Media Effects Research Lab - Research Archive

The nudge made me do it: Exploring nudge effectiveness in password management behavior

Student Researcher(s)

Carlina DiRusso (Ph.D Candidate); Shipi Kankane (Ph.D Candidate); Christen Buckley (Ph.D Candidate)

Faculty Supervisor

Dr. S. Shyam Sundar

This paper was based on a project as part of the “COMM 506” course.


Nudging theory has been found to significantly influence decision-making and behavior in offline contexts, and more recently in online contexts, including cybersecurity.  Although common knowledge states creating new and complex passwords is a proactive cybersecurity behavior, most password-protected account holders manage their passwords poorly, reusing the same passwords that often contain personal information (Gaw & Felten, 2006). This study examines nudging theory in the context of password management practices by comparing the effects of five nudges (incentive, norms, default, salience, and ego) on password management attitudes and behavior. These nudges were based on previously defined nudge parameters (Blumenthal-Barby & Burroughs, 2012).


H1: There will be differences between the types of nudges and comfort level with keeping an auto-generated password.
H2: There will be differences between the types of nudges and behavior of changing password.
A between-subjects experiment was conducted in Qualtrics with five nudge conditions (incentives, norms, defaults, salience, and ego) plus one control condition. The experiment’s cover story required participants to undergo a mock online registration process for a new retail website. Participants provided a username for the site and received an auto-generated password for their site account. Then, they were randomly assigned to one of five nudge conditions that encouraged them to create their own password. Participants indicated their a) comfort level with keeping the auto-generated password, and b) whether they wanted to create their own password now, later, or not at all. Participants then completed a questionnaire measuring the following individual-level covariates: password changing habits, number of password protected accounts, number of compromised accounts, and Internet trust.


To test H1, a one-way ANOVA and a one-way ANCOVA were conducted to examine the effects of different types of nudges on participants’ comfort levels with the auto-generated password. Results show that the salience nudge significantly decreases the comfort level with keeping the auto-generated password, thus supporting H1. An ANCOVA revealed that even after controlling for covariates, the salience nudge still significantly reduces comfort level with keeping the auto-generated password. To test H2, a Chi-square test of independence was conducted between types of nudges and the behavior of changing passwords. This test did not reveal significant differences.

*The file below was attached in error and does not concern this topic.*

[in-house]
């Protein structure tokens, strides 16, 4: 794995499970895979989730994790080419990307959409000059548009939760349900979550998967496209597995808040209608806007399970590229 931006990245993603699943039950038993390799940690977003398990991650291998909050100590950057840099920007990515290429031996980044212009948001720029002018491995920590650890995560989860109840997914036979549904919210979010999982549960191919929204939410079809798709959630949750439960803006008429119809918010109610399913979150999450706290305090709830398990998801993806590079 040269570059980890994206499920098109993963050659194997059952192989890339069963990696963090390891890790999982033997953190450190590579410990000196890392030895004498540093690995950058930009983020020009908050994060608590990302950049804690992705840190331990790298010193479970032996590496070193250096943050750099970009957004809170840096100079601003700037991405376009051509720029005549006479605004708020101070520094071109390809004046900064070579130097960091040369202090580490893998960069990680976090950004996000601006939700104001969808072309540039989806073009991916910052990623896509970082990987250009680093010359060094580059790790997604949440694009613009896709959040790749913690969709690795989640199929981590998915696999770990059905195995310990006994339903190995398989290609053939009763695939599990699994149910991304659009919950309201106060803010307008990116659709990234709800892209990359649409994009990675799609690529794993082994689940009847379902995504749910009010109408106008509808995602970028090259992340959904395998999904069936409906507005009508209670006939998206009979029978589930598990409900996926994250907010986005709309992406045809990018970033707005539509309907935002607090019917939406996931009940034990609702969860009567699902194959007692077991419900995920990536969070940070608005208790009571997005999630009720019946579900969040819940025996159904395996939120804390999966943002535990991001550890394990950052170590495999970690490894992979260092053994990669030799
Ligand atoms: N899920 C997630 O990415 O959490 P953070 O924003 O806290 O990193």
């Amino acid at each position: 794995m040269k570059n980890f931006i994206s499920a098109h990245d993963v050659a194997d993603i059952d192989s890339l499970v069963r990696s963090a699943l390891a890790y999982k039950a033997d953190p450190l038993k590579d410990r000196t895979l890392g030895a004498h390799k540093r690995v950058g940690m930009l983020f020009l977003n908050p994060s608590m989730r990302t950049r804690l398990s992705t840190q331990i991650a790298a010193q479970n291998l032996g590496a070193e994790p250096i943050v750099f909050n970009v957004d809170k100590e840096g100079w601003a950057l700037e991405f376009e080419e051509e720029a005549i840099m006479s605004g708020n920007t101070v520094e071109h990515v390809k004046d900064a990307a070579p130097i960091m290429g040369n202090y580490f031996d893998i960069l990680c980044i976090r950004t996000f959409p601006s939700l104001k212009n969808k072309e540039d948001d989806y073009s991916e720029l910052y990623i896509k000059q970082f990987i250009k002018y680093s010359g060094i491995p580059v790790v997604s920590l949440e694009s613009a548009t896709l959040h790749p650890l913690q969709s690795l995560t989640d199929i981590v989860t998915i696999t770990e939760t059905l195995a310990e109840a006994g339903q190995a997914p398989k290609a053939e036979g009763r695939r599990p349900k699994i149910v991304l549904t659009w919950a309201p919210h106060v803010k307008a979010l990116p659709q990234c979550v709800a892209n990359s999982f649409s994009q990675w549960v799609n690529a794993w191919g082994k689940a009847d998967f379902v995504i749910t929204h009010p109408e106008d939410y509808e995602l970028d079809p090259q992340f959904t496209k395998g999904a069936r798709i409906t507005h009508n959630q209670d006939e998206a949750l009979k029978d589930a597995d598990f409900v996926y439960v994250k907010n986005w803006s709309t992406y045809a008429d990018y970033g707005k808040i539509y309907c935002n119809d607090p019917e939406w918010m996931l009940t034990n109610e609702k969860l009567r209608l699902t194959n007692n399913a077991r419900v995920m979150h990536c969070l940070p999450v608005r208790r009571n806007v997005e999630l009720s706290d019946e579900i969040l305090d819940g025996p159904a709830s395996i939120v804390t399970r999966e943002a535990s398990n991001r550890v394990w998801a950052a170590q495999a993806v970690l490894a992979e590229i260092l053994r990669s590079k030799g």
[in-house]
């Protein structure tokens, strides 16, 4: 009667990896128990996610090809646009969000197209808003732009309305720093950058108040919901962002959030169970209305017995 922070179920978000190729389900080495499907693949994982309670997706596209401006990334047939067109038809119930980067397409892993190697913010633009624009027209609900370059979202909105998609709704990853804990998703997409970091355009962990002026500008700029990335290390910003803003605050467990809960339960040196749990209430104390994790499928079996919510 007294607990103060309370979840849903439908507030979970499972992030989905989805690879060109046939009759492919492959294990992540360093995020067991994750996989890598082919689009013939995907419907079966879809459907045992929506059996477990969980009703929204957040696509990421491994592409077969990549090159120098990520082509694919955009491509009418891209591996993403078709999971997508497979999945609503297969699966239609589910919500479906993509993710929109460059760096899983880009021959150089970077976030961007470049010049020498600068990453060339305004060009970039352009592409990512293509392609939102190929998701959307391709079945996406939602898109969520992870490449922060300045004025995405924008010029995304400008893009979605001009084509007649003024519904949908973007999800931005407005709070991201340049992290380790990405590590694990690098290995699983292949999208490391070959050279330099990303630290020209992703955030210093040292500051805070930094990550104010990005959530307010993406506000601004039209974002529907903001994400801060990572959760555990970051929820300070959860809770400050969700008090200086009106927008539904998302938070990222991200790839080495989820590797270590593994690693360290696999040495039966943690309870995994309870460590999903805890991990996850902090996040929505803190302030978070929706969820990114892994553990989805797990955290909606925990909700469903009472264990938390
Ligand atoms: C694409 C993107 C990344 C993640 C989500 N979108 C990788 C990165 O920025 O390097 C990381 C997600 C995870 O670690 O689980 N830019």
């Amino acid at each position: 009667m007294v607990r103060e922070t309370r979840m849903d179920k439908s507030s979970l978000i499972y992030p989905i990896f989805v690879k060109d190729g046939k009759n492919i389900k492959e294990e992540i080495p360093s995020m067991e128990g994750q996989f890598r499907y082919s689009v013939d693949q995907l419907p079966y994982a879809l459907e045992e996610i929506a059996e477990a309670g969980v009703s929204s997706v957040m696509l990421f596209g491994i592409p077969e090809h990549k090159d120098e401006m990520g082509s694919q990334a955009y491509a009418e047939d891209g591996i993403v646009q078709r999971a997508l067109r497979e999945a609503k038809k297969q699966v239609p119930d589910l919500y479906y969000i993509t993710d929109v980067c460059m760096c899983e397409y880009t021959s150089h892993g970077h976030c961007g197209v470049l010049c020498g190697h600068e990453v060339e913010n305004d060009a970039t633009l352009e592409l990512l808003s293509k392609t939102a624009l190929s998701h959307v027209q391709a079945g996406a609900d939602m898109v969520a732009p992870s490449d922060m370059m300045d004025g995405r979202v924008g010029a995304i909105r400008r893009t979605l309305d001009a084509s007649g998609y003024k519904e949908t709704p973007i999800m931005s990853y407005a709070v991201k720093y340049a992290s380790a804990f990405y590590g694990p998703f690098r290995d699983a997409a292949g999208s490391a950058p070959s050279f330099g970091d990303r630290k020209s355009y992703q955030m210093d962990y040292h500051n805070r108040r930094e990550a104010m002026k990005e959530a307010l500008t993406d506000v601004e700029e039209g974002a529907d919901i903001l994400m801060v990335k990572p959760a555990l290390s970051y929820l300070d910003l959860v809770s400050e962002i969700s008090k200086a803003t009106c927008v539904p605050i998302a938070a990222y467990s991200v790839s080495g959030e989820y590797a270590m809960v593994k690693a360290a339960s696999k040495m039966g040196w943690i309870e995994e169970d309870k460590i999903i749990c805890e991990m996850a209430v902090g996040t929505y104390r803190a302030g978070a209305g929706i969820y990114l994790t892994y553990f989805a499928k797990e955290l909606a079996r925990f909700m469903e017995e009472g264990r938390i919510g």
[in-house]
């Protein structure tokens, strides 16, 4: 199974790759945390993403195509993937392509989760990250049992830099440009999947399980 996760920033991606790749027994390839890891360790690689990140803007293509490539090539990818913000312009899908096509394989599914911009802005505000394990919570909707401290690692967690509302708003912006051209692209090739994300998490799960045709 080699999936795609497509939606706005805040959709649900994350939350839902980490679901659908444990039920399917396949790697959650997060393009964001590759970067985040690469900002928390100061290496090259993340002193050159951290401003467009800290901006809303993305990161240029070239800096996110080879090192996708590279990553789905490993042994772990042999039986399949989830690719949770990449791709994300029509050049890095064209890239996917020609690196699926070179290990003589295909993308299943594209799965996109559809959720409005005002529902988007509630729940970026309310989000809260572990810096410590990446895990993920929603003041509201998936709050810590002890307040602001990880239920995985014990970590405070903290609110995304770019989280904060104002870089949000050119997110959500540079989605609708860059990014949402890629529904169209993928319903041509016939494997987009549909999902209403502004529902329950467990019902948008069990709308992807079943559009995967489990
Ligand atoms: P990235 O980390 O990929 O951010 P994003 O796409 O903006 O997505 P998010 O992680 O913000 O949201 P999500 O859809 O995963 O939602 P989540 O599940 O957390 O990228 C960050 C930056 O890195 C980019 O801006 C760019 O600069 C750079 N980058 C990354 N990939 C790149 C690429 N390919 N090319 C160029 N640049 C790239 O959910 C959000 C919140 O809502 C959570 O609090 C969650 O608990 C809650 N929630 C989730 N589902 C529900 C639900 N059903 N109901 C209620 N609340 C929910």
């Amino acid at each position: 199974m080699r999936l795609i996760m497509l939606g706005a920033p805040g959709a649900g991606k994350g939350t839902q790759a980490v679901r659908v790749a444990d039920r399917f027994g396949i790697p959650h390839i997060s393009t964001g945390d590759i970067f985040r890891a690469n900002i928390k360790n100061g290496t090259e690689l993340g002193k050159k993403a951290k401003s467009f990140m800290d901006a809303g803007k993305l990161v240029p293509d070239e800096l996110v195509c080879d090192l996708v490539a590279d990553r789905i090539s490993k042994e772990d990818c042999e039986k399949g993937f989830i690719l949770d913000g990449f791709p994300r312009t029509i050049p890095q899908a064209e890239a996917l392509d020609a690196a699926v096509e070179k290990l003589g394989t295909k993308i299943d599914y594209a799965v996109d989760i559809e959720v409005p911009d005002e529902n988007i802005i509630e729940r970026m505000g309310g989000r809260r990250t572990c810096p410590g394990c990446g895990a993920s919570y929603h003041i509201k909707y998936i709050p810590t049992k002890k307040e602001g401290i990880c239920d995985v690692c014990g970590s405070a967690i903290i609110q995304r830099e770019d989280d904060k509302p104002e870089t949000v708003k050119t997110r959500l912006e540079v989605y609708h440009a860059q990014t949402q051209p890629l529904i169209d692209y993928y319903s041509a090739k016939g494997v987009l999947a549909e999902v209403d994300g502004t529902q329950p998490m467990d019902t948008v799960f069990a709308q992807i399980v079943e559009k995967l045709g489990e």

Additional analyses show that the number of accounts compromised is positively related to password changing habits and negatively correlated with Internet trust. The lower level of Internet trust, the more often participants change passwords for their online accounts. Further, younger individuals were more comfortable with keeping the auto-generated password. Age and Internet trust were moderately positively related, indicating older participants had higher levels of Internet trust.


This study sought to examine the relationship between different types of nudges and cybersecurity behavior, operationalized as password management attitudes (i.e., comfort level with keeping an auto-generated password) and behavior (i.e., creating a new password). The salience nudge was the only nudge that significantly influenced comfort level with keeping an auto-generated password, and no nudges significantly affected creating a new password. According to nudging theory, a single nudge could induce multiple psychological effects that influence decision-making (Thaler & Sunstein, 2009). The implications of this finding build upon the current understanding of the psychological effects of nudging, specifically affect and salience nudges, and supports the progress towards a better defined typology of nudges. This finding helps to contextualize nudging effectiveness in cybersecurity behavior and also has implications for practical nudge implementation, like privacy cues on social media.

For more details regarding the study contact

Dr. S. Shyam Sundar by e-mail at or by telephone at (814) 865-2173

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